“With her long tradition of respect for the right relationship between faith and reason, the Church has a critical role to play in countering cultural currents which, on the basis of an extreme individualism, seek to promote notions of freedom detached from moral truth. Our tradition does not speak from blind faith, but from a rational perspective which links our commitment to building an authentically just, humane and prosperous society to our ultimate assurance that the cosmos is possessed of an inner logic accessible to human reasoning. …

“Of particular concern are certain attempts being made to limit that most cherished of American freedoms, the freedom of religion. Many of you have pointed out that concerted efforts have been made to deny the right of conscientious objection on the part of Catholic individuals and institutions with regard to cooperation in intrinsically evil practices. Others have spoken to me of a worrying tendency to reduce religious freedom to mere freedom of worship without guarantees of respect for freedom of conscience.

“Here once more we see the need for an engaged, articulate and well-formed Catholic laity endowed with a strong critical sense vis-à-vis the dominant culture and with the courage to counter a reductive secularism which would delegitimize the Church’s participation in public debate about the issues which are determining the future of American society. The preparation of committed lay leaders and the presentation of a convincing articulation of the Christian vision of man and society remain a primary task of the Church in your country; as essential components of the new evangelization, these concerns must shape the vision and goals of catechetical programs at every level.

“In this regard, I would mention with appreciation your efforts to maintain contacts with Catholics involved in political life and to help them understand their personal responsibility to offer public witness to their faith, especially with regard to the great moral issues of our time: respect for God’s gift of life, the protection of human dignity and the promotion of authentic human rights.”

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About Ray Noble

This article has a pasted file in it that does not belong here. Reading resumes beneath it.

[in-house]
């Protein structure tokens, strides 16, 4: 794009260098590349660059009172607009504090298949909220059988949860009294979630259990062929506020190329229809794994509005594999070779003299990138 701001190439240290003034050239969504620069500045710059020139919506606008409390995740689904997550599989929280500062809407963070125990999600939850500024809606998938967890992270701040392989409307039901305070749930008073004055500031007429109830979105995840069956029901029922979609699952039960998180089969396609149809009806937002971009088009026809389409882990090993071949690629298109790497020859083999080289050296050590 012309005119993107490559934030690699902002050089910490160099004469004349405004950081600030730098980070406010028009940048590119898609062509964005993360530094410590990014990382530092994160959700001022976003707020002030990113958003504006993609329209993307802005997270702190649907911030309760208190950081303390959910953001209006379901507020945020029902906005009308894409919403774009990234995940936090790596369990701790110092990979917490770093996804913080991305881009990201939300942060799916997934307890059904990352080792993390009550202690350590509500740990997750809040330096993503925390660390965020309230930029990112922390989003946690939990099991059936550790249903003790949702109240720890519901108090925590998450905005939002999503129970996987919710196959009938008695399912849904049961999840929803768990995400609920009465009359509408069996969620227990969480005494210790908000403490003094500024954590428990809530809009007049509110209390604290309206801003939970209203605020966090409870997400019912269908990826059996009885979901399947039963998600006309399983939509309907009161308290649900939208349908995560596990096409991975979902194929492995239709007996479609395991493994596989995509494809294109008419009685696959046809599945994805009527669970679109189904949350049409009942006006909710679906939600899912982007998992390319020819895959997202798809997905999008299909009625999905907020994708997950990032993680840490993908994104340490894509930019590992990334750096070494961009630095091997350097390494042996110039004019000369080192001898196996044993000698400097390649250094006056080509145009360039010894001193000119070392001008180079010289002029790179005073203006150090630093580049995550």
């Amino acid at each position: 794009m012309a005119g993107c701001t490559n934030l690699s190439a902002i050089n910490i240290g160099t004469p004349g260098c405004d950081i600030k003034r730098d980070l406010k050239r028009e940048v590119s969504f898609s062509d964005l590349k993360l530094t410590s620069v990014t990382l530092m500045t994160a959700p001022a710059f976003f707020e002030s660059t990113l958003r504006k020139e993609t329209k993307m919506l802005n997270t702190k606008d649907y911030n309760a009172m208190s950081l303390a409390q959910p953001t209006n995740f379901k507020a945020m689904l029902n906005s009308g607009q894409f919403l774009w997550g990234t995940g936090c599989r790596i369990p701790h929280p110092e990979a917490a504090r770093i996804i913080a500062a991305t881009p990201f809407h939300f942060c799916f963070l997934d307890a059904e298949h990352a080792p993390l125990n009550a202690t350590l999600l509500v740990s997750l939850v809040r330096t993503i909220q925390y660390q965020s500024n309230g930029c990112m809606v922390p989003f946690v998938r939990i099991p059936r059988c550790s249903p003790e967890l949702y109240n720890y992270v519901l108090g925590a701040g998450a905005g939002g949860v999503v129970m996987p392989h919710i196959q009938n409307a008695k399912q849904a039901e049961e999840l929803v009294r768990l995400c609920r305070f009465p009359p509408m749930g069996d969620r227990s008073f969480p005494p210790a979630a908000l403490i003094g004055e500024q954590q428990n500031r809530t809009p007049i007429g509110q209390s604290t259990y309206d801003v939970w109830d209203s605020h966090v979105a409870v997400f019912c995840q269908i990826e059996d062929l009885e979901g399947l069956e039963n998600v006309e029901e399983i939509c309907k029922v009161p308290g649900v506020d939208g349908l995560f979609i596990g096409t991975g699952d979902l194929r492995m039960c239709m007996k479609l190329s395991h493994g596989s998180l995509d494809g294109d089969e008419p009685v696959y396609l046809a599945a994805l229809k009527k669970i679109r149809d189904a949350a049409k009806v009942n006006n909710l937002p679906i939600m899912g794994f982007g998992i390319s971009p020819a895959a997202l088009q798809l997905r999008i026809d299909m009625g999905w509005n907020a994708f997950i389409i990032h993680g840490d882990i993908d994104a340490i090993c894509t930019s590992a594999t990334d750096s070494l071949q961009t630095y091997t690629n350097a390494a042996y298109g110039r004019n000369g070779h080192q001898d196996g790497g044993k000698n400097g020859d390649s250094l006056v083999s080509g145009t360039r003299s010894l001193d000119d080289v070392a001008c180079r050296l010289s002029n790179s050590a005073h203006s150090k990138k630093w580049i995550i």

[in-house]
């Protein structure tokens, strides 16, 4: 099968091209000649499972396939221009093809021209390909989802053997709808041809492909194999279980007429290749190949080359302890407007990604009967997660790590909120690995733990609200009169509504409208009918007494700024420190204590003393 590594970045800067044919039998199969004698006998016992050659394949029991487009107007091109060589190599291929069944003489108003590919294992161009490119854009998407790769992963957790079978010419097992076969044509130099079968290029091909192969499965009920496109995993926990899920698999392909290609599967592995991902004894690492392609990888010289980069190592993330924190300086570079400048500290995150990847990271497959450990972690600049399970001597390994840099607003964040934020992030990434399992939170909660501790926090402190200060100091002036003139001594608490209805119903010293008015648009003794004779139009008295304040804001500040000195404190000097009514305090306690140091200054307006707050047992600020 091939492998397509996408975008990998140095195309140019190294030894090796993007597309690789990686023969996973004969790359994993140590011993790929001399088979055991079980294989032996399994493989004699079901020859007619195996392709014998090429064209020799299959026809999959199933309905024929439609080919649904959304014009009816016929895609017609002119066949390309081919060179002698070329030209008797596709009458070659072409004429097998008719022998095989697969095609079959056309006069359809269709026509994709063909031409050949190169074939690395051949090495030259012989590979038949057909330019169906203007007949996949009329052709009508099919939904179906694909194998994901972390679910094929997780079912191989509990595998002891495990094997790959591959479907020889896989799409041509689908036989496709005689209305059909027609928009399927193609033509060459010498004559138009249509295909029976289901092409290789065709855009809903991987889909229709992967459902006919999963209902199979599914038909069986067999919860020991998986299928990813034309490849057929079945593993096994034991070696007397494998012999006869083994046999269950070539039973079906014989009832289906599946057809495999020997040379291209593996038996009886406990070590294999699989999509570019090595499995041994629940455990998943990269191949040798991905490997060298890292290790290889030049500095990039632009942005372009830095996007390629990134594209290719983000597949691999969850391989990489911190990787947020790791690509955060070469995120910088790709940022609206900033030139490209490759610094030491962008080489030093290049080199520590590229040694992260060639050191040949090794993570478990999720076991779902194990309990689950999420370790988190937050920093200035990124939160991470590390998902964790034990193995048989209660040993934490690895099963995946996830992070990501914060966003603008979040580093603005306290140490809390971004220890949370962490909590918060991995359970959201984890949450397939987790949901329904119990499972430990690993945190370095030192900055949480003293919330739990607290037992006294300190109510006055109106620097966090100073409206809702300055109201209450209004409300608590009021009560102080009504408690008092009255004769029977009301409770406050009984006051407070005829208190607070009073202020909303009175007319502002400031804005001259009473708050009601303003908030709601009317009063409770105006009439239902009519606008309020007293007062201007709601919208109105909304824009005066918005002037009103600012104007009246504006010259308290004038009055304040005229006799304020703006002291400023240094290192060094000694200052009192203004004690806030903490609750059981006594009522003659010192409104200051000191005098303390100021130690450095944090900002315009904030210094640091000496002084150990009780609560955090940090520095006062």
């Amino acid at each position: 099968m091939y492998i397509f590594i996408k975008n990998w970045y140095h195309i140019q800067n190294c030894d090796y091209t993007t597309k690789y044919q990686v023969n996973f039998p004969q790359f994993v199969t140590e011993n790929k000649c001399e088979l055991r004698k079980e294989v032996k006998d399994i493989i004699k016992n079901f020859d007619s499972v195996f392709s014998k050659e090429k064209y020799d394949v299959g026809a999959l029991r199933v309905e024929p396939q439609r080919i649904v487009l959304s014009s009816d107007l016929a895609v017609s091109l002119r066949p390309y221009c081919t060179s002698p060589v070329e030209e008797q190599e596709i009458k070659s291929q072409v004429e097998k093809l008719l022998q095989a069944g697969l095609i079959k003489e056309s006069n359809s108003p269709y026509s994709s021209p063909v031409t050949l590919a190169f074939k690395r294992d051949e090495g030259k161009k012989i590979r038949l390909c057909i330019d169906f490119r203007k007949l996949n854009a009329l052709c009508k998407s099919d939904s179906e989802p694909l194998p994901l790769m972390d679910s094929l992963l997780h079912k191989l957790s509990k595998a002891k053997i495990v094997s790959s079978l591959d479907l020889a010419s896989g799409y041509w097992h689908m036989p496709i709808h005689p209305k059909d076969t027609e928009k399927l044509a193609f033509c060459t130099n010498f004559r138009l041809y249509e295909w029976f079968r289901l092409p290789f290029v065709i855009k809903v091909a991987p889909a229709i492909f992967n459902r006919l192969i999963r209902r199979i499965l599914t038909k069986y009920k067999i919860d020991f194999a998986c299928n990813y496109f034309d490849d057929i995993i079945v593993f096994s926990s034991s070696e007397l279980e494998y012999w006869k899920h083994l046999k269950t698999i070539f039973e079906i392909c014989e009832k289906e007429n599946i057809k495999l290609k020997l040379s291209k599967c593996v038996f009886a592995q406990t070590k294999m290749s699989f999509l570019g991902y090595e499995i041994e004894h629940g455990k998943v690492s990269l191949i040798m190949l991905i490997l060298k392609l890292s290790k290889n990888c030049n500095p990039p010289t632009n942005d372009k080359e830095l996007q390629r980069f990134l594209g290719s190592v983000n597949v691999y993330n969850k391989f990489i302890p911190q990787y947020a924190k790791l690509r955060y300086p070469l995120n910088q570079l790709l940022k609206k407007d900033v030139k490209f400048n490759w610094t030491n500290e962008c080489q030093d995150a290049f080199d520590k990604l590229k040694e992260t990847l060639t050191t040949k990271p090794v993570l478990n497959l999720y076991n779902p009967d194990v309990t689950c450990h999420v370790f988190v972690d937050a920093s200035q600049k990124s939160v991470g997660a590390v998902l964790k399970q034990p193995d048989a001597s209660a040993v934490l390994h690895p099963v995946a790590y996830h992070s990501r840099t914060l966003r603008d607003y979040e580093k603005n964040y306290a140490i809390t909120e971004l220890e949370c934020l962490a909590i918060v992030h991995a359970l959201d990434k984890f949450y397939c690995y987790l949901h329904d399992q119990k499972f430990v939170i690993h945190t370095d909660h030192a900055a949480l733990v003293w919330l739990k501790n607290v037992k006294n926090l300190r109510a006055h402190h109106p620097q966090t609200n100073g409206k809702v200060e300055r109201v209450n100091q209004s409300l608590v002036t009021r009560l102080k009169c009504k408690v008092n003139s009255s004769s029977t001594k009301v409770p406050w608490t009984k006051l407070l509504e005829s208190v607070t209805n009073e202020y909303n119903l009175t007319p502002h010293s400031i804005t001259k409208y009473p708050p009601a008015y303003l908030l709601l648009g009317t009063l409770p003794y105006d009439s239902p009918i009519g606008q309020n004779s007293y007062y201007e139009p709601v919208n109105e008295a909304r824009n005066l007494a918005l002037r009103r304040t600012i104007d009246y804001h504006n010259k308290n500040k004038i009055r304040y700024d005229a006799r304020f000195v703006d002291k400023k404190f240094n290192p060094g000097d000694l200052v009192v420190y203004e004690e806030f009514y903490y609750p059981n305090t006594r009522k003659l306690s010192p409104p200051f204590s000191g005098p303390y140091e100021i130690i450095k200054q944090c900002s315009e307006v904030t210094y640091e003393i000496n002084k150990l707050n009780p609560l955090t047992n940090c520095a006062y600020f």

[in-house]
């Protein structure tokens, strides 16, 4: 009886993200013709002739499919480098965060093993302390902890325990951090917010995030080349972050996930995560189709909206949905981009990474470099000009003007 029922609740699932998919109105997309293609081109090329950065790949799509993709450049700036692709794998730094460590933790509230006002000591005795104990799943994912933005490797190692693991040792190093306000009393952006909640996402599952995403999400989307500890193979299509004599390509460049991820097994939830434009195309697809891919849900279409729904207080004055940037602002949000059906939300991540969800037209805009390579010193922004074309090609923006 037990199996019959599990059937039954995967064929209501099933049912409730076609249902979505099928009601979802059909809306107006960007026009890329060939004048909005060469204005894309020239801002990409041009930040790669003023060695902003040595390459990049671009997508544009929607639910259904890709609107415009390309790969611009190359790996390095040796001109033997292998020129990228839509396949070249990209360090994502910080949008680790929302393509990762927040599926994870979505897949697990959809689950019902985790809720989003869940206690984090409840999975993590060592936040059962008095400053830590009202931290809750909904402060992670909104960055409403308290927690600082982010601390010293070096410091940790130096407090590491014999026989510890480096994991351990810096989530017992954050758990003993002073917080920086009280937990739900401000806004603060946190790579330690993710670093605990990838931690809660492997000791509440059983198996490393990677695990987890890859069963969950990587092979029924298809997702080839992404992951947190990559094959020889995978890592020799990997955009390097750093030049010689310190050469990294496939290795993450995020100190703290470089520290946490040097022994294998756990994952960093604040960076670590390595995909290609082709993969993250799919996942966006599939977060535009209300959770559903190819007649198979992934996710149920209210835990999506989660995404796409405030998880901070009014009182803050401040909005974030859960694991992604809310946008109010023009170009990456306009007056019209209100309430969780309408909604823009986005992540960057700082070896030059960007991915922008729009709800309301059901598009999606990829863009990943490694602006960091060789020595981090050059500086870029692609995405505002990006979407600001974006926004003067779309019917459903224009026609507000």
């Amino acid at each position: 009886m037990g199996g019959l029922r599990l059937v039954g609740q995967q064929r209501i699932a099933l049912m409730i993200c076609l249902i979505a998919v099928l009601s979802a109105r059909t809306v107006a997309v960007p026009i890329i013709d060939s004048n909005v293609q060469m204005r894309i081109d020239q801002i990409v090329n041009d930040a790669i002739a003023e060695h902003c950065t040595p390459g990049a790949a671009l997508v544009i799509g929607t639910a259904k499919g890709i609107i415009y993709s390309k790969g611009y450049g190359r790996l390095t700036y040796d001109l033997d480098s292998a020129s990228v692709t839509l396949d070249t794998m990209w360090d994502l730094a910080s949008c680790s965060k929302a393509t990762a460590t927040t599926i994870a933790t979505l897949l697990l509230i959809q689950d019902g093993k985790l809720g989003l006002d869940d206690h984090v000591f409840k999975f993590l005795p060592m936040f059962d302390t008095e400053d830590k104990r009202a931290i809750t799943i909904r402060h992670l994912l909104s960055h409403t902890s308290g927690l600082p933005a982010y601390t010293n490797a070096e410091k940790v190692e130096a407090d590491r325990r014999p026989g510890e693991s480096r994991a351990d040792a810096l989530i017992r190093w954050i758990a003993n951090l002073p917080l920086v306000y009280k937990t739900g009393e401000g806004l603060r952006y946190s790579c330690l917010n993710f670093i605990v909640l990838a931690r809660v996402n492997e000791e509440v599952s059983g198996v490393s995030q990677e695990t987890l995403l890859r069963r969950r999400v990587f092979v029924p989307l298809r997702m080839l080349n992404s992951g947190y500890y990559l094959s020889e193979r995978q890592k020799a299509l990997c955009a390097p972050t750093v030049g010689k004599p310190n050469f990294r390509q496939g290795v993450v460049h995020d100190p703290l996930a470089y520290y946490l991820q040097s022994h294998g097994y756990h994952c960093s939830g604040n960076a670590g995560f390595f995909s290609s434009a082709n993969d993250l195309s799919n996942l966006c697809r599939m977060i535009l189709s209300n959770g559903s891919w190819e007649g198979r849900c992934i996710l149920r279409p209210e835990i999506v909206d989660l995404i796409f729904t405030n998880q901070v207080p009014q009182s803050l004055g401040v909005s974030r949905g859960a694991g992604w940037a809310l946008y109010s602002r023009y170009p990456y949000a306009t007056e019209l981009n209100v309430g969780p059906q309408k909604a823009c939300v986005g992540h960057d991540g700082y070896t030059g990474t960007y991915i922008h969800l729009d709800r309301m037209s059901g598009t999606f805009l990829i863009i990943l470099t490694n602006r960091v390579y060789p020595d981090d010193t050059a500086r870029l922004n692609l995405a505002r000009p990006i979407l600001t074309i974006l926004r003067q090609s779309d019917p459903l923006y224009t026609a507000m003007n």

Deus et Patria -- A Website for Americans Who Enjoy Being Catholic ... and Vice Versa. ABOUT ME: Retired lawyer-law professor-author. Raised in NJ, now living in Florida. Widower and Father. EDUCATION ACHIEVEMENTS: Summa Cum Laude, Undergrad debating scholarship, Fulbright scholarship, Campion Scholar at Oxford University, Presidential Scholar at Boston College Law School, law review editor. DIVERSE PROFESSIONAL LIFE: Corporate lawyer, state (NJ) Deputy Atty General for Civil Rights, Law school associate professor (St. John's University), legal writer, author of guide for women at the request of the New Jersey League of Women Voters, state judiciary's chief of long range planning, state bar association's chief counsel, USIA law reform rep in Gaza and the West Bank, co-founder and overseer of 9/11 Mass Disaster relief program for World Trade Center victims. In 2001, after 33 years of marriage and 8 children (6 living daughters), Alice, the love of my life (my high school sweetheart), died when she was only 55 years old. I still miss her deeply and always will. But in 2002, an unexpected, new chapter began when I left the practice of law and became a Franciscan Friar of the Renewal for 3 blessed years. I served in the Hispanic apostolate and the pro-life ministry, counseling outside abortion mills in Manhattan and the Bronx. I loved the CFRs' radical commitment to poverty. I also treasured the abundant daily prayer that included Mass, the Divine Office, daily Eucharistic adoration and rosary, and both communal and private contemplative prayer. But in 2005, while I was still in temporary vows, one of my daughters was hospitalized, with long term needs. It became clear to others and to me that my 3 years as a friar.was to become a prelude to other things. Retiring to central Florida, I continue to see my daughter's needs as my first commitment. I also work to combat human trafficking. In my parish ministries and in my life as a single senior citizen, I try to continue the life I knew as a friar as much as I can. This website is a recent development. I hope you find it helpful and, at least occasionally, fun. I do.